That's all phrased very global and philosophical, but in terms of your fiscal analysis, the issue is that increasingly less people will be making the high wages you speak of, and as a result more people will not be able to afford expensive plane tickets. So as economic restructuring redistributes jobs in a way that allows more people to work less, because it is not worth the resource drain to have more people working more, they end up having to save more for lower-priced means of transit. It makes economic sense that if less labor is needed, then people can organize the labor they do into shorter blocks of weeks/months leaving more time available for surface travel. Sailing just makes sense as fuel grows increasingly expensive and elite. Obviously elite culture will continue for a very long time, but that doesn't interest me as much as how mass-culture will evolve to accommodate more people with scarcer resources and fuel/energy.

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With fast internet communications, more and more people are able to work remotely. So, this might be the solution that could be applied to swansont's scenario to allow people to work while travelling.

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The main problem is this: the fastest ever transatlantic crossing is 4 days, 8 hours, 23 minutes and 54 seconds. And that's not exactly a comfortable way to get across (racing catamaran). Flying is only about 7-10 hours, if you include security, check-in and the bagage handing. I think that if a trip across the Atlantic would take nearly a week, only 10% of the travellers would even consider it, possibly even less.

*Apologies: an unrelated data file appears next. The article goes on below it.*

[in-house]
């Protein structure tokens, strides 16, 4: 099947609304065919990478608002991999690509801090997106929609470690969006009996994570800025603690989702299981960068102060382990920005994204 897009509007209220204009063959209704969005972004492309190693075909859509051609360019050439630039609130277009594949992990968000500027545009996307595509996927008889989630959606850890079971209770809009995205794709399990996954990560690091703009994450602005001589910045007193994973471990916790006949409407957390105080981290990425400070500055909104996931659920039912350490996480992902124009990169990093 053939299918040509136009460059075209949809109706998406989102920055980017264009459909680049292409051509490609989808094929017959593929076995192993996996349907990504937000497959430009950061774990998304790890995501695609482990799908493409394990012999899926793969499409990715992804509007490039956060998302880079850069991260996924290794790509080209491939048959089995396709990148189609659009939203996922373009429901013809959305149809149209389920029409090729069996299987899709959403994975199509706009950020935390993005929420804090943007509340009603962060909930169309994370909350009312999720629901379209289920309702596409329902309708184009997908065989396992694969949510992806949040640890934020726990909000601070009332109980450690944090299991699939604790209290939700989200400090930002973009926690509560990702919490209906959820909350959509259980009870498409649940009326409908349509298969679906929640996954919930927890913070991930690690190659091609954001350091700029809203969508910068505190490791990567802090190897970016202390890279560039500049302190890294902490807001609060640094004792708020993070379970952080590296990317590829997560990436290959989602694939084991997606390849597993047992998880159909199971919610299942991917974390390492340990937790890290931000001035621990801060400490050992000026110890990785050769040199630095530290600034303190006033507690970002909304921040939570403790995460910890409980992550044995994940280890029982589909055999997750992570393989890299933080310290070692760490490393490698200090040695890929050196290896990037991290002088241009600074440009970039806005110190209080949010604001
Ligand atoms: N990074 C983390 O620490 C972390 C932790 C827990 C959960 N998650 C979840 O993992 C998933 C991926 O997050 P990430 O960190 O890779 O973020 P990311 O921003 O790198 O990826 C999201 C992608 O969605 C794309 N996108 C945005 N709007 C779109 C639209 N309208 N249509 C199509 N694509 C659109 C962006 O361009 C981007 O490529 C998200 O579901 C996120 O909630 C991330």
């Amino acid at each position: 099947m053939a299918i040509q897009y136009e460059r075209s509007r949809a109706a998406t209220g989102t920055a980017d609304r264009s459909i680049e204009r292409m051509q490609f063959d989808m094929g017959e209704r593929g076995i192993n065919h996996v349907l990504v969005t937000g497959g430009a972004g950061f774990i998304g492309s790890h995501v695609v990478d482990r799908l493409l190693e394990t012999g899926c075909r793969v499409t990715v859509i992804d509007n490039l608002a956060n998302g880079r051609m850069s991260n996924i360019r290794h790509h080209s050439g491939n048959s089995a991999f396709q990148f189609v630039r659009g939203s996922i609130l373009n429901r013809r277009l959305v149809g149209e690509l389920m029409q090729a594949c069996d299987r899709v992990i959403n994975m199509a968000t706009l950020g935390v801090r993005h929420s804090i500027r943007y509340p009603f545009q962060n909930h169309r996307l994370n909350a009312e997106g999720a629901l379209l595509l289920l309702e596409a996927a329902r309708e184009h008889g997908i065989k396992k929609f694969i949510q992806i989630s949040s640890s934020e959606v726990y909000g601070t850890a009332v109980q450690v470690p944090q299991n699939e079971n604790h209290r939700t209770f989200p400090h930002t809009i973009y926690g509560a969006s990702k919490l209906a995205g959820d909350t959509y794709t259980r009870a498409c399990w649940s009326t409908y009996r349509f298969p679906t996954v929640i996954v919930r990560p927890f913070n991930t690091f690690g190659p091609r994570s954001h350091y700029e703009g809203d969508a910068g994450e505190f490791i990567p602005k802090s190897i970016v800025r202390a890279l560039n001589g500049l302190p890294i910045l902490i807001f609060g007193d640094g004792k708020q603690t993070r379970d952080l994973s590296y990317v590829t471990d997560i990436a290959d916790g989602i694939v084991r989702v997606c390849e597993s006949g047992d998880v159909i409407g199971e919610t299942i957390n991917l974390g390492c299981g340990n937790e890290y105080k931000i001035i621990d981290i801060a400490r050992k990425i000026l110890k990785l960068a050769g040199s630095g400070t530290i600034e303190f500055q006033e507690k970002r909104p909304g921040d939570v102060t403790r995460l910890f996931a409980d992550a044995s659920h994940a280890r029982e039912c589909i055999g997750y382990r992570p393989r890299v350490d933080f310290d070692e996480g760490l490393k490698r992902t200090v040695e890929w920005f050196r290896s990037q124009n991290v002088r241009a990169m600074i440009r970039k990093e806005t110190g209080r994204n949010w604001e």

So, you cannot replace jets with sailboats. You would replace only 10% of the jets with sailboats. The other 90% of the people wouldn't travel at all, or would go somewhere else. You would effectively be replacing 90% of the jets with things like online communication, different tourist destinations and more local economic models.

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I would like to past the chart from this article into the thread but I'm not sure how to do it. I was able to select it and click "copy image" but uploading an image requires a url it seems.

What you want is "Copy Image Location", at least in Firefox. Then you can post it with the "insert image" button in the editor, pasting in the image URL:

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The main problem is this: the fastest ever transatlantic crossing is 4 days, 8 hours, 23 minutes and 54 seconds. And that's not exactly a comfortable way to get across (racing catamaran). Flying is only about 7-10 hours, if you include security, check-in and the bagage handing. I think that if a trip across the Atlantic would take nearly a week, only 10% of the travellers would even consider it, possibly even less.